Tuesday, June 7, 2011

Where have all the kick-arse chicks gone?

The other day, I ducked into the Boutique de Circle Rouge (Target) for my month for my monthly toy top-up. You know what I mean; the harried whip around the  brightly lit toy section of the department store; looking for presents for the birthdays, christenings, thank-you for coming to play, sorry you couldn’t come to play and bribes- for-good behaviour for the upcoming month.

If motherhood has taught me anything, it is never to bring my child along to these excursions lest we all end up in tears. So I was spending forty-five minutes of peace ambling up and down the toy aisles looking, in relative peace; comparing the relative merits of one toy against the other, marking off the list of children for whom I had to buy for.

And toy shopping is not child’s play either; a subtle code of etiquette governs the fine art of procuring gifts for children. Firstly, is the family pro- or anti- plastic? If they are anti-plastic, the gift will be proportionately smaller as the cost of purchase is significantly higher. Then are they a TV or no-TV family? Allergies?  Age appropriate? Toys of violence (and one strange mum classified little plastic dinosaurs as toys of violence!!)?  Trust me the list goes on!

So I was ambling up and down the aisles, looking at the latest offerings from Mattel, Vtech and the like, making my way down my list when I came of short. What? A girl on my list? How did that happen?

For the record, I have a son. And his friends, by and large, are boys. And a large number of my friends have sons too. By default, my toy shopping has restricted to automobiles, blocks and sporting equipment. I occasionally try and mix things up with a bit and buy cooking sets (Junior MasterChef anyone?); but my default position is automobiles, blocks and sporting equipment. However, as of late, a few girls have started appearing in our Tonka-toy, testosterone filled midst, so girl-toys it had to be.

With a jaunty little spring to my step, I skipped over the girl’s section and started hunting. I must confess to feeling an unmentionable sense of glee; after all I do love my son and his mates, even if I do have to live through the pirate wars every weekend – but I was dying to buy a girl’s toy after many years.

I steeled my eyes against the garish candyfloss pink and went into the fray. I immediately dismissed all the twee pink and purple unicorns, baby dolls and freakishly misshapen Bratz dolls. I also then dismissed Barbie and her colleagues, although it took me a while to figure out what I was looking for.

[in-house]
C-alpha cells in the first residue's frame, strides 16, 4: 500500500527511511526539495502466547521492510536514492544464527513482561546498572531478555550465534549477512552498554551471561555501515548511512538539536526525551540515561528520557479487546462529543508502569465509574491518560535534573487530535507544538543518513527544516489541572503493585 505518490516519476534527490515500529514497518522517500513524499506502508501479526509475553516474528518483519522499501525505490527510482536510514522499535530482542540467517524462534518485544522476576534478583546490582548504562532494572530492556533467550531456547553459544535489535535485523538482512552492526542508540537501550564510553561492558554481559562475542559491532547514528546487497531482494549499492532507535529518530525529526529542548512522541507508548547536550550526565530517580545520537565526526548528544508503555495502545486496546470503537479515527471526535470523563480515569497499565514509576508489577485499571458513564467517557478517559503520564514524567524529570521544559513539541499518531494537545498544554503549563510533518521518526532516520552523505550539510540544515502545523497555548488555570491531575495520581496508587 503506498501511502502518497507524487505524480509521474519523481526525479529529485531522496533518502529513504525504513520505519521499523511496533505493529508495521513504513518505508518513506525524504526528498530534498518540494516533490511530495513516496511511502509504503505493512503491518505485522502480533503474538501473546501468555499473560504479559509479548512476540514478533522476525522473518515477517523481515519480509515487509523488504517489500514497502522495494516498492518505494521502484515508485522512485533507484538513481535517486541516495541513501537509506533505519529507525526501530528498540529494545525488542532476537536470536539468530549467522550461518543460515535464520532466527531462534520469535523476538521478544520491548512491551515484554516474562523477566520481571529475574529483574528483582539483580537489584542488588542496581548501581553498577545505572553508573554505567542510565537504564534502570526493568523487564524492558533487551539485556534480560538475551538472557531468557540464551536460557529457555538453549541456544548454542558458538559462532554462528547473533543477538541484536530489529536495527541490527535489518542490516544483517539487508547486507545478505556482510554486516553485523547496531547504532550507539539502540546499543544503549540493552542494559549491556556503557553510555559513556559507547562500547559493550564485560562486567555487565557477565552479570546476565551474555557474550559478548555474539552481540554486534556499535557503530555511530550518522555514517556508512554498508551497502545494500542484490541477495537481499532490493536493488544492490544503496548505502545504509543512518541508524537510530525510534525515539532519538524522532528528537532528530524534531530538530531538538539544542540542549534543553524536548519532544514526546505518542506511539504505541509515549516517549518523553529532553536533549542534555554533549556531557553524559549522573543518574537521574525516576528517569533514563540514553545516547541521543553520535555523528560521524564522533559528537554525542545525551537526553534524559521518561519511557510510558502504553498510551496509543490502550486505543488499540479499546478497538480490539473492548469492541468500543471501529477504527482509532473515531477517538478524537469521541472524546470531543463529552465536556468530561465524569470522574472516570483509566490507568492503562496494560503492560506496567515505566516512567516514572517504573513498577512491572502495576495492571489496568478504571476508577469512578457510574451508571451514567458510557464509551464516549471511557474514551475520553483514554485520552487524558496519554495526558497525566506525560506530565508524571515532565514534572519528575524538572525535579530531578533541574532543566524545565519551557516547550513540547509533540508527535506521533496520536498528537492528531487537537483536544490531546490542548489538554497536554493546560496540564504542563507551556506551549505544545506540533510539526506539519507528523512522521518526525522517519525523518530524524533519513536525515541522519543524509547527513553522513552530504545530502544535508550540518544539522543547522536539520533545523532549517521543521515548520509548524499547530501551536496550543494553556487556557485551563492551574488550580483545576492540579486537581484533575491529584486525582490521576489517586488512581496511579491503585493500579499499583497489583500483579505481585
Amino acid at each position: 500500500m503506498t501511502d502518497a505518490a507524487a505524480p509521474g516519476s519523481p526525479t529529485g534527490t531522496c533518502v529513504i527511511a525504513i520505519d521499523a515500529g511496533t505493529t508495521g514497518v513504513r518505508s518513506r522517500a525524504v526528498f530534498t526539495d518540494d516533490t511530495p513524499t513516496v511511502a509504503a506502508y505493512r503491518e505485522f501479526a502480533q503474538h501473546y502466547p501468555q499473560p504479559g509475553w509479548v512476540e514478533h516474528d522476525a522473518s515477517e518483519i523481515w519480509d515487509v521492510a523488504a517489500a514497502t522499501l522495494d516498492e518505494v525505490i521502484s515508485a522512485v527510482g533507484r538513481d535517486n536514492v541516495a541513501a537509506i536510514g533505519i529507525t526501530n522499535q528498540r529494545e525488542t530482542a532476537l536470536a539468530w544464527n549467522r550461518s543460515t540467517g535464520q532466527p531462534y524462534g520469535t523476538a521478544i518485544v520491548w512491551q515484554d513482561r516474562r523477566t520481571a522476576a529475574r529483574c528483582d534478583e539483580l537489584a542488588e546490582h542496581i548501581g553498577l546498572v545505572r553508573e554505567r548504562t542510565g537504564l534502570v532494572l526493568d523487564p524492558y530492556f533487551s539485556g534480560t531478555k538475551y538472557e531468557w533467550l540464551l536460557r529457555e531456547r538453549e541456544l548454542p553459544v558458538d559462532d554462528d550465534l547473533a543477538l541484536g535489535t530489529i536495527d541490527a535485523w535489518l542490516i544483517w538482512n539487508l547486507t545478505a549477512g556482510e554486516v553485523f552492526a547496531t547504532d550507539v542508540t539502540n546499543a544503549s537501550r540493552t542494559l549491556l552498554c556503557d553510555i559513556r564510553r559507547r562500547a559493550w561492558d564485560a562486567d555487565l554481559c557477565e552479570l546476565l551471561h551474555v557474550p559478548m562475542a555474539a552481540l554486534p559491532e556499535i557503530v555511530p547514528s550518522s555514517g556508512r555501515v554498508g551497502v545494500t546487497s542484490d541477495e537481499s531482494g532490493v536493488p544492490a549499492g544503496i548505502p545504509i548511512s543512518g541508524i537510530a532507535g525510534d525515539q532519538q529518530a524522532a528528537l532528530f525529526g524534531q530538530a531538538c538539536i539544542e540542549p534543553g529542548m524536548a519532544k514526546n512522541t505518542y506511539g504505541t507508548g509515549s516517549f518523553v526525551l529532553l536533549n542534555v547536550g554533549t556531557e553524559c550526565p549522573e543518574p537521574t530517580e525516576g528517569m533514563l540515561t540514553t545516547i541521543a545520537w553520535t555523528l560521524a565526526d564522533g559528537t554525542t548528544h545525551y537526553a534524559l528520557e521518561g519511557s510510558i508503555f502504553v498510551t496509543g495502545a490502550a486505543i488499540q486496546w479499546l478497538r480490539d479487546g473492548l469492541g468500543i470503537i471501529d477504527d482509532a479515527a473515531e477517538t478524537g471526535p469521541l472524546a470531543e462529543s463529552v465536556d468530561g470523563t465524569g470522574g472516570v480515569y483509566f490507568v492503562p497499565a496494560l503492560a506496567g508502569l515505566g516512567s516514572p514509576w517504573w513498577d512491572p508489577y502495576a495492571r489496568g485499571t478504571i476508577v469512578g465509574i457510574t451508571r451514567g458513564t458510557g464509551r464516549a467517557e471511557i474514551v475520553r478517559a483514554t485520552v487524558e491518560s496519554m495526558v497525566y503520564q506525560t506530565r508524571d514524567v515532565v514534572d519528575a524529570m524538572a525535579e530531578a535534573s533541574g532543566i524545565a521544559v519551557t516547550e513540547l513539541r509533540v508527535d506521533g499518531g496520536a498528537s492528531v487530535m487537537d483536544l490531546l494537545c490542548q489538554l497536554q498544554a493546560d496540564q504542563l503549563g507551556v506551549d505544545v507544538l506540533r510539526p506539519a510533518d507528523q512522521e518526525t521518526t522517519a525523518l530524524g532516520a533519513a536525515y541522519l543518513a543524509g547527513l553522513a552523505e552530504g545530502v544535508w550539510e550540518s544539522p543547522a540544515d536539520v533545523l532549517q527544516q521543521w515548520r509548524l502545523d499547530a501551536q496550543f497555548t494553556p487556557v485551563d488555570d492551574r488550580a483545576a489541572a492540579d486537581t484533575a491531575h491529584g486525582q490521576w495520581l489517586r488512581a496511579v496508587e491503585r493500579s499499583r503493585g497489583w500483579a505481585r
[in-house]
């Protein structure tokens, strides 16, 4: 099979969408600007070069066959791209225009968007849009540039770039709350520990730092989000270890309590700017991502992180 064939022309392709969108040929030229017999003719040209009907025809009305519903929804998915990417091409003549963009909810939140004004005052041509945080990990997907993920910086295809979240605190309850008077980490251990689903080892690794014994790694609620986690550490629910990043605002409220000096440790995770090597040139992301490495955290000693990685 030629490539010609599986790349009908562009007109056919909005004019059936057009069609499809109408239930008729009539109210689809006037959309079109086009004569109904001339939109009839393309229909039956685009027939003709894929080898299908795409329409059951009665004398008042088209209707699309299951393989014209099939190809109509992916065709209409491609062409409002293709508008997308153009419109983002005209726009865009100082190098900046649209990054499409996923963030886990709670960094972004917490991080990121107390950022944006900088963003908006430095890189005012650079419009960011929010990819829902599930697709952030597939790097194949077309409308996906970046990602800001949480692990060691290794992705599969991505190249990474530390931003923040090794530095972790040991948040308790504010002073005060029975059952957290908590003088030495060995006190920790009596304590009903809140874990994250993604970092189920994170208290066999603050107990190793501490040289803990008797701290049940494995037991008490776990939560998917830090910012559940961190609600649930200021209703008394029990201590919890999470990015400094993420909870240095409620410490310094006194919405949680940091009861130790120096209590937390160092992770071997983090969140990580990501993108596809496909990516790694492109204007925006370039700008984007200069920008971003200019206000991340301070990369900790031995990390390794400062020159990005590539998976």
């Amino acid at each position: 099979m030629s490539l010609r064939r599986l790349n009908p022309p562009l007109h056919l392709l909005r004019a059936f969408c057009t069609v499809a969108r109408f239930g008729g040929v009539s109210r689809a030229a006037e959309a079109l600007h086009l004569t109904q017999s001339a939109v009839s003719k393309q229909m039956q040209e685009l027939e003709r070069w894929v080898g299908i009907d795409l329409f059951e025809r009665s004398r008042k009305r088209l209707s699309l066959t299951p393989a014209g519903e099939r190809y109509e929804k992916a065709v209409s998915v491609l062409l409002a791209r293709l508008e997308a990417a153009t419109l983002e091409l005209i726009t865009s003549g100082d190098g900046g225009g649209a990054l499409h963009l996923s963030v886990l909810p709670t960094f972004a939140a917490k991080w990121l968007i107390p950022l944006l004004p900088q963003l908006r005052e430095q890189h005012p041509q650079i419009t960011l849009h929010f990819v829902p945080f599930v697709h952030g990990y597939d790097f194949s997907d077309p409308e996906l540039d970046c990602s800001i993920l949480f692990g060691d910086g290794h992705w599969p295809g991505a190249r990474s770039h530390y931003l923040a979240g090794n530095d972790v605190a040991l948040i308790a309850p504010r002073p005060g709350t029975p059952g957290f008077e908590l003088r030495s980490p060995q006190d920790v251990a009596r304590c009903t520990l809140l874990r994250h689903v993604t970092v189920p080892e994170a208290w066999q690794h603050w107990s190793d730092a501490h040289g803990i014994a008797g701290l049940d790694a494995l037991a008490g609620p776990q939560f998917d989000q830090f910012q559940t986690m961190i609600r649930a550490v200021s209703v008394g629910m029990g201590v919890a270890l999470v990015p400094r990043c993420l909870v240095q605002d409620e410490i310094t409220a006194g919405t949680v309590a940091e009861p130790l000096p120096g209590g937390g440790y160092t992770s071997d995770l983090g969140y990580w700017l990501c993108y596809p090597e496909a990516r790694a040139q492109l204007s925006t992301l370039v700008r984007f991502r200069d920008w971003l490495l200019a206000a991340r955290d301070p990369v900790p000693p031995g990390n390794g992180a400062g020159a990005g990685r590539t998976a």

I was looking for the Thomas The Tank Engine equivalent; but for girls. I hunted high, I hunted low, and all I came up with was -Dora the Explorer.

Really? I mean there are some great boy-toy heroes. Thomas the Tank Engine is one. Chuggington (again a boy), the Wiggles (boys..ahem..men..ok..boys..whatever), Charlie Bear (boy), Giggle and Hoot (both boys), Waybuloos (who knows what they are?), Elmo (boy) and all girls have is Dora the Explorer?

Don’t get me wrong, I have nothing against the pint-sized Latina explorer who never uses violence, but is that the only female hero in little girl land?

I drove home with a distinctive sense of unease that afternoon. When I cast my mind back to my girlhood (ok – no need to point out that it was looong time ago), my little girl land was filled with a bunch of amazing kick-arse female characters.

For crying out loud, I gave myself a nosebleed by spinning around and around to be like Wonderwoman. I even convinced my dad to buy me a tiara with a star on it for my fourth birthday. My brother and I spent endless hours trying to come up with the faux-metallic sound of Bionic Woman while trying to jump off the couch in slow motion.

And as I grew up, the great female characters in TV programming kept coming. There was Murphy Brown who appealed to the tween feminist in me, Buffy the Vampire Slayer (need I say more?), Agent Dana Scully from the X-files, Xena the Warrior Princess and even the three witches from Charmed. These women taught me that I could do anything, aspire to anything, challenge anything – and that woman could be a superhero too.

These women, characters in sitcoms I grant you, represented more though. The embodied the female archetype of Diana, the powerful huntress and protector. Brought to mind characters rarely talked about today – women like Bodicea, Joan of Arc and Marie Curie – who are women who are powerful in their femininity.

And in an age where TV and mass media is almost the only purveyor of information, I cringe at the lack of strong female archetypes. And I think these archetypes are important; so that little girls have role model and characters they can draw on for inspiration and strength.

There are those who will argue that we have some great female role models here in Australia; our PM is female as is our Governor-general. However, most media discussion about the former is currently so derogatory and when it is halfway complimentary, it is purely about her clothes and hairstyle! Huh?

What characters are there for little girls to aspire to today? Am I missing something?  

1 comment:

Paisley said...

Upsy Daisy?
Princess Fiona?
That cowgirl from Toy Story?

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